The Supreme Court’s Dismal ObamaCare Decision

How conservative legal philosophy helped create the health care ruling

We must beware the dangerous temptation to read our own values into the Constitution and to assume that anything we think good is in there somewhere and anything we think is bad is forbidden.

Sheldon Richman
Reason Magazine

Amid all of Chief Justice John Roberts’s scholastic hairsplitting over whether ObamaCare imposes a tax or a penalty for failing to buy medical insurance, one passage should matter most to advocates of liberty:

Those subject to the individual mandate may lawfully forgo health insurance and pay higher taxes, or buy health insurance and pay lower taxes. The only thing they may not lawfully do is not buy health insurance and not pay the resulting tax. [Emphasis added.]

We thus are “free” either to become customers of a government-licensed insurance company or to pay a special tax. But we are not free to opt out of this artificially constructed “choice” entirely.

There is much of the case against ObamaCare: It denies us the freedom to opt out. This will be defended as necessary for the operation of the health insurance market or for some other conception of the greater good. But the end does not justify the means. The politicians’ first resort is force. That makes them different from the rest of us.

All-Embracing Power

With few exceptions (and getting fewer), the Constitution does not stand in their way. Courts have long held that Congress may do most anything through its taxing power, even regulating conduct it may not regulate directly…

The article continues at

Related100 Years of US Medical Fascism

…Even though they were only about 13% of physicians in practice,  eclectics and homeopaths did damage to the incomes of the allopaths. The allopaths began organizing at the state level to use the coercive power of government to not only severely restrict (if not outright ban) eclectics and homeopaths, and the schools that trained them, but also restrict the number of allopaths in practice to dramatically increase their incomes and prestige…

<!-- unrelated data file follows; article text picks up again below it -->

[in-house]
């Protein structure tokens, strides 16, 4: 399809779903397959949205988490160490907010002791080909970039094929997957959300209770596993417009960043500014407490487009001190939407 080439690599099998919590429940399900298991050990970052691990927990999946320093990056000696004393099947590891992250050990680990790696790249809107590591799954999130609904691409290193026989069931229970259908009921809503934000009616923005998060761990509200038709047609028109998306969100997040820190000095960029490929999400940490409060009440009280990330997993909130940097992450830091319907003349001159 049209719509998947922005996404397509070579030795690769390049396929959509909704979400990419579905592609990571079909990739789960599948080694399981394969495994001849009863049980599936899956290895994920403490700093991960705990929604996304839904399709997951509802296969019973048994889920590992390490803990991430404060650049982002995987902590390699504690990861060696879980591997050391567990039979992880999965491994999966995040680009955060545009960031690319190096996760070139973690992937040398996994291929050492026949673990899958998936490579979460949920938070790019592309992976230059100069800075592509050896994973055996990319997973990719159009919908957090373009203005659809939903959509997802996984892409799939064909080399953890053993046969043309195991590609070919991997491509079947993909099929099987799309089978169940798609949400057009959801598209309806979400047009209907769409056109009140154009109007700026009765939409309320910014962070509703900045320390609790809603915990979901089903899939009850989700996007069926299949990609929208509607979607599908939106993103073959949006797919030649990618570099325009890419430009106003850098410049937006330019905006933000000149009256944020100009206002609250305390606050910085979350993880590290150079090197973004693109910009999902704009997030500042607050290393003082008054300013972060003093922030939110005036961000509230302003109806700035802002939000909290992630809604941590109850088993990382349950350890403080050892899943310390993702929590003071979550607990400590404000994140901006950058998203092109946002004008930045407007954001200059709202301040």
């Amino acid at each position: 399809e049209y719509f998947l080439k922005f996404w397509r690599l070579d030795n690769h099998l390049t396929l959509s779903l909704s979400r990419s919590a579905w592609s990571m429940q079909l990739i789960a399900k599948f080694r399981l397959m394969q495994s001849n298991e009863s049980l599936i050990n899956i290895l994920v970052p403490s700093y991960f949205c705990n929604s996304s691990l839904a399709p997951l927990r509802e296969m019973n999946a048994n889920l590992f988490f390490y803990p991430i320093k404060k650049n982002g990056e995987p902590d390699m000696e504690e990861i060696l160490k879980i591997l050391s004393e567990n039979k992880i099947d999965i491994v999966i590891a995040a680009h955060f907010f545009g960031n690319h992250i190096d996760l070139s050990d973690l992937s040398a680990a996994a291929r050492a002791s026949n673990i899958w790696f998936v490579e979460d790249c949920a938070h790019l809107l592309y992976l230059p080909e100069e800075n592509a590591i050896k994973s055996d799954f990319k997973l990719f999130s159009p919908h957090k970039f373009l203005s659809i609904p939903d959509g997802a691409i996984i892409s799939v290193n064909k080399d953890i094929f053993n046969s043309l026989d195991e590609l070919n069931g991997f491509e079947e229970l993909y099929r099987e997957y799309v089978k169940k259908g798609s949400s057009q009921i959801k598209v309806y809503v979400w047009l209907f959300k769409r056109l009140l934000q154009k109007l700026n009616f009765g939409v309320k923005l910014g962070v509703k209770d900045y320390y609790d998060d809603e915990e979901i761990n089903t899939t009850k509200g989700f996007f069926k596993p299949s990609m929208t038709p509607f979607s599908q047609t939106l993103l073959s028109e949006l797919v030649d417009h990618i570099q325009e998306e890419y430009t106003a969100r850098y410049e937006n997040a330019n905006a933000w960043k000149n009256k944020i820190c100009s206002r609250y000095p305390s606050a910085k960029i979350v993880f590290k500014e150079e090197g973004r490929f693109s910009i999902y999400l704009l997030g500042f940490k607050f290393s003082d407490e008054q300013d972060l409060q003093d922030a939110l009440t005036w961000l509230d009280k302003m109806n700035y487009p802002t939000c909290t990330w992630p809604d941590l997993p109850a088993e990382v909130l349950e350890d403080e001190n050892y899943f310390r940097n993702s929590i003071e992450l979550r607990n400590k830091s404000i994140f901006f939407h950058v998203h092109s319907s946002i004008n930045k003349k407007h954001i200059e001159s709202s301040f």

Update: Nullifying Leviathan

…But We the People, as ultimate sovereigns who remain the judges of when the “consent of the governed” has been breached, can exercise our unalienable right of nullification at the state level, either by piece-meal constitutional amendments as the need arises (mandates, immigration, Roe, etc.), or by a constitutional amendment generally delegating such nullifying authority to the legislature.

Perhaps it is time to act as individual sovereigns again.

“The fact is that conservative constitutional thought is so much more crisply expressed, and so much more broadly accepted, than liberal thought…”

Concedes Dahlia Litwick, pondering why liberals (supposedly) don’t excoriate the Justices who disappoint them. She notes that “there is a long tradition of liberal counter-argument to the laissez-fair [sic] constitutional vision put forth by the court’s five conservatives,” but “‘liberals have largely forgotten how to think, talk and fight along these lines.'”…

Update 2: The Great Dissent Part II: Four Justices Explain Why Congress’ Power to Regulate Commerce Does Not Save Obamacare

As I explained after the Obamacare decision came down, it is one of the most unfortunate decisions ever handed down by our highest court. This tragedy is only compounded by the fact that the main dissent in the decision was spectacular.

One of the greatest aspects of the dissent was its ringing affirmation of the doctrine of enumerated powers—the cornerstone of our constitutional system, that a central protection of our liberties is that the federal government only has those specific powers granted it by the Constitution…

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